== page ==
Now I would go back to Linux. I'm well aware that Linux has more potentials than Windows when it comes to handling disk images, loopback devices and so on; but, as I already said earlier, I'm a bit rusty.I'm willing to make a fresh installation of Linux (maybe Ubuntu) on a spare harddisk in order to get full advantage of that and dig deeper but I need directions when it comes to recover that lost partition. I'd like to try and recover the entire partition (not only a few files), maybe rebuilding the ext3 superblock or whatever.Here I'm lost, I don't know what has been developed in the last years regarding partition recovery in Linux, what tools are available, which forums deal with such techniques, I'd like to be pointed in the right direction.
I was syncing my palm pilot but some setting must've been wrong: instead of putting the files from my hard disk to the palm pilot it took the blank files from the palm pilot and wrote them over my back-up. Anyway, I'm about sick of palm but I want to get this file back. Is there anyway I can restore to an earlier version of this file? I'm about to reboot with sys rescue cd.
I spent about a year on linux and had all sorts of very very important documents and files saved in my system. I cannot stress the importance of these documents and know that I am retarded for not making backups. We will start another thread for people to yell at me if you want. Heres the deal, XP was installed on this computer yesterday. They did a boot from disc install, deleting the partition and installing a fresh copy of XP.
Now XP is back on this cpu. My question is, is there ANYWAY long, short, whatever that I can find those files or maybe go back to my old install of ubuntu? I've heard a lot about bootloaders and whatnot but I have to get those files. I have a bunch of assignments due and need these files.
I put dual OS in my desktop. One is XP, and another one is RedHat EL5. when i installed EL5 in my system, the XP content and my personal files gone. XP is in D drive and EL5 in E drive. My personal files are in C & F drive. Now I would like to recover C & F drive files.
I tried to to install Kubuntu on a usb port to make it portable. I used my buddies laptop and when the program asked if i wanted to erase the Hard drive I made it erase the USB port and install on there. When I was finished windows would no load up from the Hard drive on the Laptop and the message I got was a code and grub rescue. How can I recover Windows with out erasing the files?
I've been using Linux for a few years and have managed to find what I need searching (including this great site) until now. I have managed to mess up a substantial partition and don't want to possibly make a bad situation worse by bungling around an area I know next to nothing about. I'll try to explain it fully.I finally built a new PC (750GB internal HDD, 4GB RAM). I'm used to Kubuntu so I installed that (10.04 x86_64bit); partitioned sda1 1GB swap / sda2 OS 20GB ext4 / balance sda3 home ext4 for time being. Everything runs sweet. My old PC (very, PIII, but more recent 500GB internal HDD) partitioned sda1 486.31MB swap / sda2 OS 22.82GB ext4 / balance (442.46GB) sda3 home ext3 (ext3 because /home was inherited from an earlier install prior to Kubuntu going ext4). Old PC was having PSU prob. I don't have an external HDD or any other large HDD and not enough DVDRs for 280GB or so of data current in /home. So I backed up what I could risking the old PC working long enough. Got the critical stuff, business etc. There remained some 150GB or so, years of pictures, videos, info on car repairs etc (some but by no means all on semi annual DVDR backups). Free space current in new PC's /home partition ~500GB. So I took out the HDD from the old PC and put it in the new in order to copy the remainder then use it in the new PC; made sure BIOS of new PC indicated this 2nd drive did not have boot priority. The correct install booted.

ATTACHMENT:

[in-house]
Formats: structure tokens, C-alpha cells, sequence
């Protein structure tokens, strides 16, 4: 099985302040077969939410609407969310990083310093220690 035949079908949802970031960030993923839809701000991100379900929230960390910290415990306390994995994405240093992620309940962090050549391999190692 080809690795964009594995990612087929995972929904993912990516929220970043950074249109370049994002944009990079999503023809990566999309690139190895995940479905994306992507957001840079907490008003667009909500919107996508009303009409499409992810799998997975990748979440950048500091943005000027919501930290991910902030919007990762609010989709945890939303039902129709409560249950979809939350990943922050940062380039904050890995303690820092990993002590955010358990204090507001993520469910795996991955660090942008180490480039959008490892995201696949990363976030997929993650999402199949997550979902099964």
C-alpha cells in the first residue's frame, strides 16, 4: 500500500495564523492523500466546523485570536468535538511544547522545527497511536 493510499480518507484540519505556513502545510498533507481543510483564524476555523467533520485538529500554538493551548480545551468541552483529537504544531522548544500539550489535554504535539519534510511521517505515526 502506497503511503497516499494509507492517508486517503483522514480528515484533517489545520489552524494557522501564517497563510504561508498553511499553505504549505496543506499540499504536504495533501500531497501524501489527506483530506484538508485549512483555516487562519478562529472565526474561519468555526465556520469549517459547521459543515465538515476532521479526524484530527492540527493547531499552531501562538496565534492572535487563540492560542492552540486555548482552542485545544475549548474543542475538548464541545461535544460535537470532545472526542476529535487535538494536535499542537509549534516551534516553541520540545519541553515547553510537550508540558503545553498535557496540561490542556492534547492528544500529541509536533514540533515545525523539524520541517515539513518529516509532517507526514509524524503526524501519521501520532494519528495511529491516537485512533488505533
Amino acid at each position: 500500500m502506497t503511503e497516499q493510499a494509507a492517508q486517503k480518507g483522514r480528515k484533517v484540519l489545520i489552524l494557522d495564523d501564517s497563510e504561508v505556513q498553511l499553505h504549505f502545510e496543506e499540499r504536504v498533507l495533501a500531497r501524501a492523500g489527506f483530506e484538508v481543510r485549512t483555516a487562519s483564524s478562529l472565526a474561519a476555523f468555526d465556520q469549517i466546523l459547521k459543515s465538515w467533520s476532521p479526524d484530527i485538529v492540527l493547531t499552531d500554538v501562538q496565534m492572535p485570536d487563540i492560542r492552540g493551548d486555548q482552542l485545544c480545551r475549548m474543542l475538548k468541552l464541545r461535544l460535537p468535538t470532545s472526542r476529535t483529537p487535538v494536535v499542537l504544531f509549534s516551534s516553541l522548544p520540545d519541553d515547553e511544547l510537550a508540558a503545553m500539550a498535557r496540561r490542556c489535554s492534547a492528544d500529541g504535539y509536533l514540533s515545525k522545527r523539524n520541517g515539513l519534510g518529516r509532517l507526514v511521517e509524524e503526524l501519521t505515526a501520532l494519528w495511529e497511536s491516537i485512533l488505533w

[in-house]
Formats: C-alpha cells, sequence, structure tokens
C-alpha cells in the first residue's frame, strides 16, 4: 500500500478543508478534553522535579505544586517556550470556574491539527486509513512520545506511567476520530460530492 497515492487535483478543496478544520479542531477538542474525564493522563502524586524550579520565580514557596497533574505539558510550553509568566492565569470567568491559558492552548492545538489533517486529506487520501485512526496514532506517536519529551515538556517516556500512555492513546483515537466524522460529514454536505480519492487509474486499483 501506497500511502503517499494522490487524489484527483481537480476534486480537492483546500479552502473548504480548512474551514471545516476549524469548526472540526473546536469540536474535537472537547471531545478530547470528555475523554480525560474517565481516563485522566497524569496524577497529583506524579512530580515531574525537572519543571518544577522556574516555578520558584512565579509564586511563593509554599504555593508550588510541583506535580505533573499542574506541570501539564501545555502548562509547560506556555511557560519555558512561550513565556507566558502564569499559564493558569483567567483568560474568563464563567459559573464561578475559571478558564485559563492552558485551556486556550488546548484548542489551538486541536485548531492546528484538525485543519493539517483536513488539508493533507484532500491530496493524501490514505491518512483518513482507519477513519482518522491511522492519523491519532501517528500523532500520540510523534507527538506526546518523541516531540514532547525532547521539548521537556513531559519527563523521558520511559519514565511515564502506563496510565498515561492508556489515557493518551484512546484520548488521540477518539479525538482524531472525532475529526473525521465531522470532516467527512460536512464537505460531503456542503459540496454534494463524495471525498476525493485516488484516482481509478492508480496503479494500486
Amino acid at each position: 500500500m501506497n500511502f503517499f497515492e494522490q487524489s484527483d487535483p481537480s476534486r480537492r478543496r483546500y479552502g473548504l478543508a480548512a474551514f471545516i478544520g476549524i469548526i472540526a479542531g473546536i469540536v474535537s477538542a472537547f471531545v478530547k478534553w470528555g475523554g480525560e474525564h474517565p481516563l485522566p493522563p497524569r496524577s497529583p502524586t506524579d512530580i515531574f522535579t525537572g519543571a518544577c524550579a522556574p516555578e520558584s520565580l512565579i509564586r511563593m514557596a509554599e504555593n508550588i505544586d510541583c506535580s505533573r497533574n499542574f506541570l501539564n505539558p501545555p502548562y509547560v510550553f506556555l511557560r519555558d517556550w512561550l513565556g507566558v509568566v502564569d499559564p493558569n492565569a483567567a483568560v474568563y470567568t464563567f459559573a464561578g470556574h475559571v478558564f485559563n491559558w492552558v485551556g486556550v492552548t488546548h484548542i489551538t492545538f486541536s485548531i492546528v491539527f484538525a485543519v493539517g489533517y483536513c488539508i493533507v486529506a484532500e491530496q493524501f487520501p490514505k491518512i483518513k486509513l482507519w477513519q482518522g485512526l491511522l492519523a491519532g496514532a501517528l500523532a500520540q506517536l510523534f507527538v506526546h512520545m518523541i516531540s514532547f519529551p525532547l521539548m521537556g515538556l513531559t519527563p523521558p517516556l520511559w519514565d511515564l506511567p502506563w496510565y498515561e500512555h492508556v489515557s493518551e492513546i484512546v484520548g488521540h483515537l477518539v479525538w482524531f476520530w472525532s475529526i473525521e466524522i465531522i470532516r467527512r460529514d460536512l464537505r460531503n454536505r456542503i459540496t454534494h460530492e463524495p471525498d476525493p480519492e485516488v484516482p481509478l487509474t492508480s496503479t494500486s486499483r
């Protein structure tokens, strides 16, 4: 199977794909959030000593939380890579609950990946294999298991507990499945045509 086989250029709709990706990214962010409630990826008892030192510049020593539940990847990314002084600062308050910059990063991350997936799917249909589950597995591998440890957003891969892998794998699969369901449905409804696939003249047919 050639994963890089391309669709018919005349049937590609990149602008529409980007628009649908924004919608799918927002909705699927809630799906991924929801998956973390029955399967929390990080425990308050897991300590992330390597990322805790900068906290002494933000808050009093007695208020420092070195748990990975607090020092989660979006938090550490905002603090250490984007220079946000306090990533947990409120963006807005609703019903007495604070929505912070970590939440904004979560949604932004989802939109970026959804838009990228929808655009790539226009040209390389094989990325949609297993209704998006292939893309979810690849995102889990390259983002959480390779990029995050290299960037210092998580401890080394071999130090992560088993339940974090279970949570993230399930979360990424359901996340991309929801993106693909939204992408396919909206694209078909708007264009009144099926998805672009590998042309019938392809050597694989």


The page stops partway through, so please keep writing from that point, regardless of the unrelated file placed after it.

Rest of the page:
To my surprise (maybe not yours?) during boot with zero indication, Kubuntu decided to use the 2nd HDD's /home partition for its new 442.46GB swap partition instead! I was horrified. I unmounted it immediately but... according to GParted the partition with all those files to copy is now:/dev/sbd3 File System: unknown 442.46GB Used: --- Unused: --- no flags
I was surprised by kubuntu changing its partitions without input and assuming a ext3 file system on a secondary HD for a 442.46GB swap partition. But, mistake's on me. Call it a lesson. Now I need to know more but don't want to experiment unduly on this drive and possibly make things worse: What should I do next?
I used Total Commander and connected FTP to write website. Today I accidently deleted some files. How to recover them?Recover using Total Commander or log in Putty? If using Putty, what commands are used to recover?
I will begin by announcing that I really know very little about Linux, not having dealt with it previously. That being said, a hard drive that has important files on it was given to me to back up without having been told it was Linux. I piggy backed it into a Windows PC and initialized the hard drive. When it showed there were no files to access I then realized this must be a Linux based hard drive. I attempted to access files with both Linux Reader and Linux Recovery but they both act as though the hard drive has no files on it. And no I did not format the drive, I only intialized it.Is there any way to retrieve files from this hard drive being initialized in Windows? I do have a Linux machine that I could piggy back it into but I have never messed with this machine before, or Linux for that matter, so wouldn't know where to begin.
Say I have a file that's downloading (from a source that's hard to re-download from), but accidentally deleted from the filesystem namespace (/tmp/blah), and I'd like to recover this file. Normally I could just cp /proc/$PID/fd/$FD /tmp/blah, but in this case that would only get me a partial snapshot, since the file is still downloading. Furthermore, once the download completes, the downloading process (e.g. Chrome) will close the FD. Any way to recover by inode/create a hard link? Any other solutions? If it makes any difference, I'm mainly concerned with ext4.